Nikau palm lined coastline on heapy track

The trailhead beckons and we give ourselves a clap and wahoo. Comments are made to each other how blessed we are to live in such a beautiful part of the country, have the opportunity to either bike or hike in such a beautiful part of the country and even more-so actually be able to bike or hike so we can enjoy this wonderful scenery that makes up the West Coast of the Southern Alps of New Zealand.

Now – where is a shop to buy more food……… I’m hungry!

Jan and Stephen run Breakers Boutique Accommodation 14kms north of Greymouth.  They love the outdoors and enjoy living on the West Coast and getting out and exploring.  Check out their other blog postings or activities pages for idea on things to see and do while visiting the West Coast.

 

A great day out for FREE…MTB from Karamea to the Heaphy Hut and back….then stay at Rongo Backpackers & Gallery and enjoy a world famous “Heaphy Feast.” http://www.RongoBackpackers.com

Originally posted on coastingnz:

There are stars glittering in the sky – it is still dark out – too early for the sun to be up yet and we’re in the car driving north.  We have a mission planned – first stop Westport to refuel and meet some friends and then on up to Karamea to mountain bike the Heaphy Track.

Heaphy Track Kahurangi National Park

The Heaphy Track is a 78 km track in the Kahurangi National Park that runs from Karamea in the Buller region of the West Coast through to Collingwood in the Nelson/Tasman region at the top of the South Island.  Traditionally only a hiking trail DOC have given it a three-year trial run for seasonal mountain biking.  Our plan today is to bike into the Lewis Hut, the second hut in and then bike back out again – like I said, we have a mission planned – why don’t you come along for the…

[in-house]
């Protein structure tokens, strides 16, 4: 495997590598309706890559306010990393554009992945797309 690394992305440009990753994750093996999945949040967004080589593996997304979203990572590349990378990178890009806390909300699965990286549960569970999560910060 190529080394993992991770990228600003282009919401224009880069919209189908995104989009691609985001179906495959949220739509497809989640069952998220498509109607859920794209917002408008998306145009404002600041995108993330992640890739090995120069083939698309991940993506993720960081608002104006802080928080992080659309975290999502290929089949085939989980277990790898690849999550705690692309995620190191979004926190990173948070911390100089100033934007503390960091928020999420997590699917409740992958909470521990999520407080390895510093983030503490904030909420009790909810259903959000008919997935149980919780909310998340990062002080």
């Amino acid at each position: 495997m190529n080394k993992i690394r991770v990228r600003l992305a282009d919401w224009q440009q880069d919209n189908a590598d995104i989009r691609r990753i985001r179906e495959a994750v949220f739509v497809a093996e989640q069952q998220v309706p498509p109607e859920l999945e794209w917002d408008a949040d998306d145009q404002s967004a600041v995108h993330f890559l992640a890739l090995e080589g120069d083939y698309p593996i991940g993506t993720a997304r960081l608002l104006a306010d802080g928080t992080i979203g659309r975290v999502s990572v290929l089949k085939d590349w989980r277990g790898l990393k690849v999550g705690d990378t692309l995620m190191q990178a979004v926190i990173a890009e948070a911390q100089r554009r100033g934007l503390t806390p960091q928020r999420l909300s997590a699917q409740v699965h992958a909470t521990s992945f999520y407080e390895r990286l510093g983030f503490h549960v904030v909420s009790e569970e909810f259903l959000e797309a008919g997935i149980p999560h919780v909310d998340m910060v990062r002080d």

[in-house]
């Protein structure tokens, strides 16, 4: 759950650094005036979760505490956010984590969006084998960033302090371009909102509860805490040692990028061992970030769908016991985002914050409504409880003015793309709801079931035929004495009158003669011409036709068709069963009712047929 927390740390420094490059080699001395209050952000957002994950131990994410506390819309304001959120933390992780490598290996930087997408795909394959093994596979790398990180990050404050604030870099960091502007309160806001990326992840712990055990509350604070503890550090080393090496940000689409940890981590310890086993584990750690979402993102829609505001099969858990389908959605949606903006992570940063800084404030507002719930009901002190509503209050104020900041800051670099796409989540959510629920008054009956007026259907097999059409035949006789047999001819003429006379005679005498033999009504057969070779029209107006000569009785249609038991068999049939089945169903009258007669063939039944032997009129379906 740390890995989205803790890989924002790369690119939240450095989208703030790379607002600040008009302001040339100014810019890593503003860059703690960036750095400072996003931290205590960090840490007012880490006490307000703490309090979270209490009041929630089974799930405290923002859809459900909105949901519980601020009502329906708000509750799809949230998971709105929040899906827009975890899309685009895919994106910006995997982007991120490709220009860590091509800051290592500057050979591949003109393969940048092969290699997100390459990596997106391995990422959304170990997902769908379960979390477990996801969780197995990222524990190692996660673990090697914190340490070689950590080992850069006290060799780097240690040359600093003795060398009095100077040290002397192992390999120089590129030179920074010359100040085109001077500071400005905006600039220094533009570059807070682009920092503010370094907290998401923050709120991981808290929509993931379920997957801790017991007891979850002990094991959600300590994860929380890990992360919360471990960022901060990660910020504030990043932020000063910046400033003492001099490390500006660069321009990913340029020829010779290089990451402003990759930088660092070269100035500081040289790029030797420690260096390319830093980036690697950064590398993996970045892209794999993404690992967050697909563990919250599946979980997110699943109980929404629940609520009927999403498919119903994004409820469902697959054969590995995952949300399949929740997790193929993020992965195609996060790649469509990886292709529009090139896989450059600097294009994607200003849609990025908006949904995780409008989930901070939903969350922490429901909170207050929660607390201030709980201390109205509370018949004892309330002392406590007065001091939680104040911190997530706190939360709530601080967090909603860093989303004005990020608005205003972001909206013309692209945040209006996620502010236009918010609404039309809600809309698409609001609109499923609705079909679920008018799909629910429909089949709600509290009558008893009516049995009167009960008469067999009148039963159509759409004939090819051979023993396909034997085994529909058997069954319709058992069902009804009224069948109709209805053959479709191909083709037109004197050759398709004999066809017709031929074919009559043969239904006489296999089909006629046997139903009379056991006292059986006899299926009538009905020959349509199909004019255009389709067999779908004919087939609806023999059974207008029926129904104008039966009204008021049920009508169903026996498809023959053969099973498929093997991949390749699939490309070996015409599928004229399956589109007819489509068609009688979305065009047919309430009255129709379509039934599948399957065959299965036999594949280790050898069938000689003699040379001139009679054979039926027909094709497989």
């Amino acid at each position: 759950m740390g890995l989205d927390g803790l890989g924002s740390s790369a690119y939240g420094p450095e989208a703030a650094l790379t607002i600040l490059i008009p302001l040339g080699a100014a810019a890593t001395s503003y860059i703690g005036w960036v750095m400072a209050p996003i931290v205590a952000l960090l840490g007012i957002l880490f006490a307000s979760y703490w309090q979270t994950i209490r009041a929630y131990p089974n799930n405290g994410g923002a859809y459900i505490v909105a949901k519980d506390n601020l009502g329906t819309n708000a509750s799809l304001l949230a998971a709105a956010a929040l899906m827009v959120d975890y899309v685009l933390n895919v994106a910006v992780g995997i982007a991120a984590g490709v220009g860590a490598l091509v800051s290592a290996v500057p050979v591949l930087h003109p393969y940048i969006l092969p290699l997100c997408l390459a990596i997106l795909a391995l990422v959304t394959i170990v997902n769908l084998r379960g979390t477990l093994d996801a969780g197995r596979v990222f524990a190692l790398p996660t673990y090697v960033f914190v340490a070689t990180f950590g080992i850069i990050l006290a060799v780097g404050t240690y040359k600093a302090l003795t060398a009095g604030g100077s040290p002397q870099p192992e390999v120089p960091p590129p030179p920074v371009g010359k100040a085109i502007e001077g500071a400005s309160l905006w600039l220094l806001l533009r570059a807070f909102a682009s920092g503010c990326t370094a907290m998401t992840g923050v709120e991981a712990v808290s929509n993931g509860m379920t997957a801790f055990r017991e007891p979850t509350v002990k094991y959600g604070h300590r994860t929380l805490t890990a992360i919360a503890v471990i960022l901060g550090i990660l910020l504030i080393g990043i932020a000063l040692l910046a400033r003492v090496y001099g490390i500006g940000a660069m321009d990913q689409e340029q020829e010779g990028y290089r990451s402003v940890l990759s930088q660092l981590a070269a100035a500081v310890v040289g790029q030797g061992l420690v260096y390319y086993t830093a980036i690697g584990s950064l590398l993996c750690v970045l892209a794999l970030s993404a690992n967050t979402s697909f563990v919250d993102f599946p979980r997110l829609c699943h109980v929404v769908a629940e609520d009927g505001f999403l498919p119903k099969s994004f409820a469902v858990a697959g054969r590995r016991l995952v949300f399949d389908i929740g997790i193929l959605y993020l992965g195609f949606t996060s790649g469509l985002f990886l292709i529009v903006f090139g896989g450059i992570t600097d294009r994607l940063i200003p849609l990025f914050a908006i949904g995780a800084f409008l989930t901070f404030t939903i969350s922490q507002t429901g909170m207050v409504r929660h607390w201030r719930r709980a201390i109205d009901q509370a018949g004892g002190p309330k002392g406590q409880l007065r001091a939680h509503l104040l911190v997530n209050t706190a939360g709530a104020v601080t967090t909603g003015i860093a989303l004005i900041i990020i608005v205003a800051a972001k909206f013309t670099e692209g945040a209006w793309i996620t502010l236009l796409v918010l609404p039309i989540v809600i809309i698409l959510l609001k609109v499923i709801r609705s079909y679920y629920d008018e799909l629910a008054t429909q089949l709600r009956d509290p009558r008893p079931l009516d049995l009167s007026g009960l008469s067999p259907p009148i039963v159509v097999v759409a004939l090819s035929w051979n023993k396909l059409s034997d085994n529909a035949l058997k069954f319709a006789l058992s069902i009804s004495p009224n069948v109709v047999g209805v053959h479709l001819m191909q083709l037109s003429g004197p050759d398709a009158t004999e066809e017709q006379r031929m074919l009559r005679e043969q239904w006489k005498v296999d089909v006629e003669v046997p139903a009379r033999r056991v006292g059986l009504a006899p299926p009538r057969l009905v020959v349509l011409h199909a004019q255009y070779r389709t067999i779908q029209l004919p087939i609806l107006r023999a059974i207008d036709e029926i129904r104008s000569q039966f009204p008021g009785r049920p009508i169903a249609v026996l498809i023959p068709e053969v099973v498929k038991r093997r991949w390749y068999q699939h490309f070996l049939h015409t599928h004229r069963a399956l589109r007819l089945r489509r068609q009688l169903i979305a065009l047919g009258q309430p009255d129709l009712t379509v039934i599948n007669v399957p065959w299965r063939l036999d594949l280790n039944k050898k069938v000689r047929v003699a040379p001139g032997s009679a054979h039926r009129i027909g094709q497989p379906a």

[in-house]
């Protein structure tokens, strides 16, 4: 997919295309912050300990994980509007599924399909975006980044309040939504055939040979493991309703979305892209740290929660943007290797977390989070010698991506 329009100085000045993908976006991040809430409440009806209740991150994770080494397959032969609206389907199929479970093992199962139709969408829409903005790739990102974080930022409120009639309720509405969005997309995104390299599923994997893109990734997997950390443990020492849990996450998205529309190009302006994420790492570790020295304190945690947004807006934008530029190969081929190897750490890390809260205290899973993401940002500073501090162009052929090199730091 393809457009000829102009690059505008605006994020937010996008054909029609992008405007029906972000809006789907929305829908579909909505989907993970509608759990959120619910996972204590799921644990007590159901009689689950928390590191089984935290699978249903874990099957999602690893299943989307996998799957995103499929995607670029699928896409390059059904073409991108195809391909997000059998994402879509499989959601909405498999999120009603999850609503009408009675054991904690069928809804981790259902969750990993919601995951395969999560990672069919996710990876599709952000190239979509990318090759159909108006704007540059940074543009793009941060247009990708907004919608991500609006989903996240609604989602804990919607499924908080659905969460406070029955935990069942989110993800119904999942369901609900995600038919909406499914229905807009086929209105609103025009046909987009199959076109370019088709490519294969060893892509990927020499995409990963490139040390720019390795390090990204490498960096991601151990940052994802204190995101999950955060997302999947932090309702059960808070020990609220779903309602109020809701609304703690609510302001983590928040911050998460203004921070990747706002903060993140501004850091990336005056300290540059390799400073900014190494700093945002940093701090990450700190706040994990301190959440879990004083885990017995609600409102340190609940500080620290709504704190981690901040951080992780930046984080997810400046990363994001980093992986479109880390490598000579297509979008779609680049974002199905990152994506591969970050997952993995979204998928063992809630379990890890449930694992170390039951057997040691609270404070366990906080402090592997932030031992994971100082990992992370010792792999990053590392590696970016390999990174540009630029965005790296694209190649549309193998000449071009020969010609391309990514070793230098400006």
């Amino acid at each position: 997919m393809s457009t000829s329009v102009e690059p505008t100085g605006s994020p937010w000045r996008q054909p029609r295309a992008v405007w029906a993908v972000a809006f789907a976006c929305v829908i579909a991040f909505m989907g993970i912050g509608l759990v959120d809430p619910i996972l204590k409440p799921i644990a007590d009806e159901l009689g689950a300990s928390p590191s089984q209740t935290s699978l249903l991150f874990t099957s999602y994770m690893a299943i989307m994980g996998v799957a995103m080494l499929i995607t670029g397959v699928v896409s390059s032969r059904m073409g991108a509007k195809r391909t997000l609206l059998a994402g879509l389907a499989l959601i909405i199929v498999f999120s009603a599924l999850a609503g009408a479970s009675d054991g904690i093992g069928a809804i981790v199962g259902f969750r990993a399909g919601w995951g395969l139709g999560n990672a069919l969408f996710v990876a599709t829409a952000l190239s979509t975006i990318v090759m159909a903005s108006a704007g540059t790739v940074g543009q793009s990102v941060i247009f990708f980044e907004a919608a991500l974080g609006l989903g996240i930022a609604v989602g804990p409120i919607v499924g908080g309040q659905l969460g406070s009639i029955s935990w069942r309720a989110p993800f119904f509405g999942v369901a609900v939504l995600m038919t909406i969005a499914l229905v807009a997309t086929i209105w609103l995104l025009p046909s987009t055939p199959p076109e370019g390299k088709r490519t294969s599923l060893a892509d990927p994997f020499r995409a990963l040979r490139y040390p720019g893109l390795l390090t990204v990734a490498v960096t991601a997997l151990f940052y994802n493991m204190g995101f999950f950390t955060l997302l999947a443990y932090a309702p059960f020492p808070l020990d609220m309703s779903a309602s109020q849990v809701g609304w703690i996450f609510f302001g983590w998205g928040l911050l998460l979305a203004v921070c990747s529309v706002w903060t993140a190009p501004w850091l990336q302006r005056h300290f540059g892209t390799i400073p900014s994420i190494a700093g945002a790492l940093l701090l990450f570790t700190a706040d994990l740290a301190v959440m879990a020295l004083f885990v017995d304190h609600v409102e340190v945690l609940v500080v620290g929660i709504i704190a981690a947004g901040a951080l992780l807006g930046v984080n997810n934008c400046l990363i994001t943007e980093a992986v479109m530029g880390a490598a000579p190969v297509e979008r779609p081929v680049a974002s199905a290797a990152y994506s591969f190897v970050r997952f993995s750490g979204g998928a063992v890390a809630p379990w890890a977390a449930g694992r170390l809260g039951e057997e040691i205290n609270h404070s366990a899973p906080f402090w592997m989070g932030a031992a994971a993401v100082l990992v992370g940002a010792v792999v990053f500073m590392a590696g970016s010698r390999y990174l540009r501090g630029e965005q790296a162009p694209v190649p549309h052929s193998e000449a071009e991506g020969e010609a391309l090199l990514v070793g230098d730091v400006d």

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Posted in Department of Conservation, DOC, Environment, Heaphy Track, Kahurangi National Park, Karamea, LivinginPeace Project, Media, Mountain Biking, MTB, New Zealand, Photography, Sport, Tramping, Travel, Uncategorized, West Coast | Tagged , , , , , , , , , , , , | Leave a comment

Tokyo X: Orwellian Photographs of Modern Japan

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Book Review by Paul Murray
 

In 1984, veteran Tokyo-based photographer Shunji Ohkura was channel surfing and came across a television documentary discussing George Orwell’s novel “1984.”The programme was debating whether the modern world was a manifestation of Orwell’s prophetic 1949 masterpiece about the supposed utopian society of “Oceania.”

Ohkura had read the book and remembered it as a “scientific novel of the remote future.” However, after watching the programme and considering the points raised in the debate, he began to look at Tokyo in a different light and decided to “hit the streets” in an attempt to prove the hypothesis that Orwell’s vision had been realised.

The result was “Tokyo X,”a haunting collection of urban scenes taken principally in Tokyo, but also in other parts of Japan. The book captures the starkness and brutal modernity of life in the metropolitan sprawl that is contemporary urban Japan.

Most of Ohkura’s photos concentrate on what Orwell termed the “Outer Party,” or middle class, and the “proles,” or proletariat. Shots of the “Inner Party,” or bureaucratic elite, would have completed the study and added more conviction to his claim that modern Japan is the realisation of Orwell’s futuristic revelation. Such photographs would also have been the most difficult to obtain given the secrecy surrounding the upper echelons of Japanese society.